The genetic origins of schizophrenia revealed


Artistic visualization of human neurone (Image courtesy of renjith krishnan at


According to the article published on the website, a new study published in the January 27, 2016 issue of Nature revealed that the risk of schizophrenia can be increased if a person inherits particular structural form of gene related to complement component 4 (C4) protein. This protein has been already known for its role in the immune system, however, now it seems to be involved also in so called "synaptic pruning". Synaptic pruning is the process of elimination of connections between neurons and is particularly active during the adolescence, which may explain why the first symptoms of schizophrenia are observed in teenagers and young adults. It may also explain why their brains tend to show fewer connections between neurons. This is the first study where authors try to explain the origin of schizophrenia - a mental disorder often characterized by abnormal social behavior and failure to recognize what is real, affecting clearly more than 20 million people worldwide.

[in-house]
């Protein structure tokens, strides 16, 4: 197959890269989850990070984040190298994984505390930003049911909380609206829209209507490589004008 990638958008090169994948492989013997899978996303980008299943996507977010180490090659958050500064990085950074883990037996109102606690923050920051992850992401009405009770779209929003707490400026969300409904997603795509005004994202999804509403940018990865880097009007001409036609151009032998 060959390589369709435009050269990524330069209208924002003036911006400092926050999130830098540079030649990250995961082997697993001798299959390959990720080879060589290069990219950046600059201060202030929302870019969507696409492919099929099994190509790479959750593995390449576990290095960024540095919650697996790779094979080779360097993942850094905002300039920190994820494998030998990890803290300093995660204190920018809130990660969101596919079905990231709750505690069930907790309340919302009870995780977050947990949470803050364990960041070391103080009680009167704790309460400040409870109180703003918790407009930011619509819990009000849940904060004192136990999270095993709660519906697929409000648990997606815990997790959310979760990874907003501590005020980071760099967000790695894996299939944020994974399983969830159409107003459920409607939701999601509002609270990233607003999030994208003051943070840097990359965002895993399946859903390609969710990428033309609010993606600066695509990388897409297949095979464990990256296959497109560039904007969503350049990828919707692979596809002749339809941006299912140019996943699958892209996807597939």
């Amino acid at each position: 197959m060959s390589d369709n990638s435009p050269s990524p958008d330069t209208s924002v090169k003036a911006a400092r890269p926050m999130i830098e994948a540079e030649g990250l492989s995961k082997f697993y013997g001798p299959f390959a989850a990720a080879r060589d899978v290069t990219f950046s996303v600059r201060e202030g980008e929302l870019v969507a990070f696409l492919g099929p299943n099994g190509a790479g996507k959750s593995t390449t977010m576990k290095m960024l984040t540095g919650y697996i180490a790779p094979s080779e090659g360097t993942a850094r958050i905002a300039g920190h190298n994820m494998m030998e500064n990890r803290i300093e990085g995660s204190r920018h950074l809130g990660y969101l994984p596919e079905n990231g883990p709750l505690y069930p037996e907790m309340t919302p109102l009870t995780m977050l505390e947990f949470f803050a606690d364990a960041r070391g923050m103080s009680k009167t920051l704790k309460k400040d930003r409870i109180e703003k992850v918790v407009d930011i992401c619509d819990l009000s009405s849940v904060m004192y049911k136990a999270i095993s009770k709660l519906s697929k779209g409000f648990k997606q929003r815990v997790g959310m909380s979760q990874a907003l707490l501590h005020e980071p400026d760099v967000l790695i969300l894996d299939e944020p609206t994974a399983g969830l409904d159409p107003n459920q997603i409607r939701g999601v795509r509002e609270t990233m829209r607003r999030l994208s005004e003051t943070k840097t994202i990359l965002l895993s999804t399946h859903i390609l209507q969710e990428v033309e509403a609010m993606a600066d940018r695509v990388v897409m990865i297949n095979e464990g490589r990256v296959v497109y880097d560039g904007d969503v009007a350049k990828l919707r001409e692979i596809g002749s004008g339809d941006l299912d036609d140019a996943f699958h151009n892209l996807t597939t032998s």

The study was led by researchers from the Broad Institute's Stanley Center for Psychiatric Research, Harvard Medical School in cooperation with Boston Children's Hospital and included the collection of DNA from more than 100,000 people, detailed analysis of more than 65,000 human genomes, development of special analytical strategy, examination of postmortem brain samples from hundreds of people and the use of animal models to show that the C4 protein from the immune system also plays a role in the brain development. Apart of the indisputable cognitive value this research may allow to develop a new therapeutic strategies aimed at schizophrenia?s causes rather than its symptoms.    

Original paper: Nature; DOI:10.1038/nature16549
Image credits: renjith krishnan
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